A heart attack is a serious and critical medical event, and rapid and effective first-aid is crucial for the survivability of the patient. There is usually a window of only about five minutes to ten minutes where from the lack of blood and oxygen, the critical organs (brain, lungs, liver) start to shut off and cease functioning, after which reviving a person gets really difficult, and organ damage can make it rather futile to attempt to revive an individual.
Considering the importance of the heart as a critical organ in the human body, no affliction of it should be taken lightly, unfortunately heart attacks are some of the more common afflictions overall to affect people both in the developed and the developing world. Killing around 18 million people a year, the dangers and the risks a heart attack poses are far too great to be ignored and as such, medical attention should be prompt and effective.
Medical attention and first aid responders start by giving the person going through a heart attack a nitroglycerine pill or aspirin (although the latter is more recommended). This allows the heart to continue functioning and the blood to keep flowing. Chest compressions can be used to restart the heart, and oxygen should be supplied manually until proper medical care can be given.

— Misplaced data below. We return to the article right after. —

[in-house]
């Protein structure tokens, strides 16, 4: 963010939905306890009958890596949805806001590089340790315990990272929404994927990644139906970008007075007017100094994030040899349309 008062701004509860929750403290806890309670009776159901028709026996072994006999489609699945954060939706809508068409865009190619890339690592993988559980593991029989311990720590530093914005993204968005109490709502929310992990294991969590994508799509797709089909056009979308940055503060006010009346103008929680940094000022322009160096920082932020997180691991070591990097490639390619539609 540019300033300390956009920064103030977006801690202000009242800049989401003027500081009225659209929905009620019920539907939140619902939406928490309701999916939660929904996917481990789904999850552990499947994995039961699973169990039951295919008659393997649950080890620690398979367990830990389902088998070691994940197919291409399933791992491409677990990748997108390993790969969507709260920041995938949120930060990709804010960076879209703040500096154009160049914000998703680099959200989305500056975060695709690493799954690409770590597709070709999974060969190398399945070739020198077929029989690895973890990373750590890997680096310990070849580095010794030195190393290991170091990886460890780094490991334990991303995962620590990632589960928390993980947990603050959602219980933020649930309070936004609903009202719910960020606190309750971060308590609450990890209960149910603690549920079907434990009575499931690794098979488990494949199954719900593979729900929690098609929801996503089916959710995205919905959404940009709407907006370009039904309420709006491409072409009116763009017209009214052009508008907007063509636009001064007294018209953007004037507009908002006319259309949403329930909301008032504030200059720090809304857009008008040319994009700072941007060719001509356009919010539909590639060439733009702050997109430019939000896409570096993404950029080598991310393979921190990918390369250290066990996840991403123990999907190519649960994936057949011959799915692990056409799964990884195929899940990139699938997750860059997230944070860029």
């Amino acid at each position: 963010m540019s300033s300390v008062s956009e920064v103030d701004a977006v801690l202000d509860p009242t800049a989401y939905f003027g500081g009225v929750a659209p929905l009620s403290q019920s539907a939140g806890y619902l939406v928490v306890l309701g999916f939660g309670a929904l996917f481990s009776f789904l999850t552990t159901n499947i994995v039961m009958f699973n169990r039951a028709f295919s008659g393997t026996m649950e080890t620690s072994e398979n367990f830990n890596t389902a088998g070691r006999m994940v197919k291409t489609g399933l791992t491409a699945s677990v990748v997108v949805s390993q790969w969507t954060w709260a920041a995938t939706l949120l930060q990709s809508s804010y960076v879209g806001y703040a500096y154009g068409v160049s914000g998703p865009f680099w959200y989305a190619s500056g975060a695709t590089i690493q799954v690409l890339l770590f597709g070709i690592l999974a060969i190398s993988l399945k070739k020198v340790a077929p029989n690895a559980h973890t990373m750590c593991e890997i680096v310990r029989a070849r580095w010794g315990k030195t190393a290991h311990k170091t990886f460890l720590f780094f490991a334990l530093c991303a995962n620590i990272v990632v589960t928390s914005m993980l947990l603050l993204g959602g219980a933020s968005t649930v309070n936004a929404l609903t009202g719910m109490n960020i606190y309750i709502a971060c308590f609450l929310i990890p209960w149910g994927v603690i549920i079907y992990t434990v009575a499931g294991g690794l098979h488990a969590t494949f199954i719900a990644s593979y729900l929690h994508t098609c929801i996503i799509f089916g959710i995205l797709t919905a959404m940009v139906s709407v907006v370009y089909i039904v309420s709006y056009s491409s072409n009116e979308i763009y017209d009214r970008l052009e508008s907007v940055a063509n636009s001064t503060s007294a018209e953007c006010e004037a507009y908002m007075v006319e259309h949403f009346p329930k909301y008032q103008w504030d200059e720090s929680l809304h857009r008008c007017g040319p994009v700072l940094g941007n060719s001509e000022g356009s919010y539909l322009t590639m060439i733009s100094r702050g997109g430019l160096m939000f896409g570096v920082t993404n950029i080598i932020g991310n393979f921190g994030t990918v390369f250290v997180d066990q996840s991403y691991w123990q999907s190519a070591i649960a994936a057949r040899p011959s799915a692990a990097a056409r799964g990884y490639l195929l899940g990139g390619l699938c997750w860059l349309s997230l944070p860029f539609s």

What is a Panic Attack?
A panic attack, on the other hand, is a sudden feeling of overwhelming panic and anxiety, that can cause some problems with breathing and thinking in individuals that do suffer from it. It is purely a psychological issue, considering that the root cause of a panic attack lies within the brain’s ability to respond to traumatic or unsettling stimuli. No physiology or other bodily organ is involved in it, although a panic attack may cause the brain to limit breathing, which could cause problems and complications.
A panic attack, as opposed to a heart attack, is not a medical emergency and never reaches a critical point. However, panic attacks, that increase in both frequency and duration, can be a problem since they can interrupt the functioning of a normal lifestyle and can dramatically worsen the quality of life.